I have a massive collection of poetry that hasn’t been published or even submitted to be published.

Q. What words of encouragement can you offer other poets who are just starting out?

Keep on trying, there is a market for everybody and you can find your niche.

Q. What’s next for you?

I am following my heart and I like working on Dungeons and Dragons games. It is a creative release and it distracts me from reality. I have some song lyrics with a Ugandan singer named Aleena Zahir that shows a lot of promise. I hope the dam will bust and I’ll be flooded with success.

"A poem should burst with meaning." – John Kaniecki

Spare Change

Spare change, spare change, spare change

A lamentable moan

As a chanting solemn monk

Full of sorrowful spunk

Businessmen, business women

Flurry in a worry hurry

Dreading the daily encounter

A pin prick deflating

The high flying balloon of picture perfect reality

But there is just one passage

This solitary tunnel from the train

A living thistle a scornful thorn

Spare change, spare change, spare change

A pitiful cry in torment

The upper crust yuppie army hastens the pace of their march

Refusing to glance at the creature’s anguished face

Worse yet, the two stubs for arms

Fill the professionals with alarms

A scant few in guilt

Will toss a coin or dollar bill

In the cup the man cannot grasp

Lying at his torn shoes

Life is full of cruelties

Privilege gravitates

Wolves in packs

Beauty Vogue style

Little tin gods speaking tongues of blasphemy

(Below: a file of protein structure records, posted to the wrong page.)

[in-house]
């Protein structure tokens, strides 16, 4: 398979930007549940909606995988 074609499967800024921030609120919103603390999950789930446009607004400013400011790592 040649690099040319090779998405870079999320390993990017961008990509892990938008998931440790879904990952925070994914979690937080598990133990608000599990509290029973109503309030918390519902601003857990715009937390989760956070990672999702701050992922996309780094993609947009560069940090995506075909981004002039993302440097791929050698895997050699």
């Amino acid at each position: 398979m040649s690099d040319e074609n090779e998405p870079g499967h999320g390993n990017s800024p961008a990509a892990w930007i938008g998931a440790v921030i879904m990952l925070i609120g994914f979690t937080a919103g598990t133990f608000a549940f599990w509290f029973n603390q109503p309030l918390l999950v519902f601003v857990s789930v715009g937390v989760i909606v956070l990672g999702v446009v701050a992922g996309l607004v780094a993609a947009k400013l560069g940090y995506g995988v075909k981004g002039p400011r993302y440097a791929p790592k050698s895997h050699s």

Abhorring the ugly, the deformed

Even the common

See Jesus touching the leper

Spare change, spare change, spare change


By John Kaniecki

My love she lies beside me sleeping our dream

My breath is hushed as my pen dictates scream

She is the angel that makes life easy

She is the devil that knows how to please me

Lover, Friend, Doctor, Nurse, Mother and Wife

The steadfast anchor the Love of my life

How many angry words have you forgave?

How many times my life came to save?

I do not have any greater desire

Then to kiss your lips and embrace your fire

You are fantasy a lady and more

In agony the woman I adore

When the well is empty from you I drink

When my mind is barren your thoughts I think

You are my black rose delicately tough

I ask for more I’ll never have enough

I pray your inner hopes of righteousness

Will awaken you with fulfillment’s soft kiss

I am the sage you humble to a fool

I am a god your life I cannot rule

Sleep dear child as I chase futility

You will never know what you mean to me.

About the Poet: John Kaniecki is a poet and prose writer based out of Essex County, New Jersey. In his poetry you’ll find the great and the small, the ordinary and extraordinary, and a shared common humanity. Kaniecki is happily married to his wife Sylvia who resides in a nursing home suffering from dementia. In the year when Sylvia was bed bound, he took care of all her needs, giving him the feeling of having the most purpose and direction in life. You can see more about his published book ‘Poet to the Poor’ here.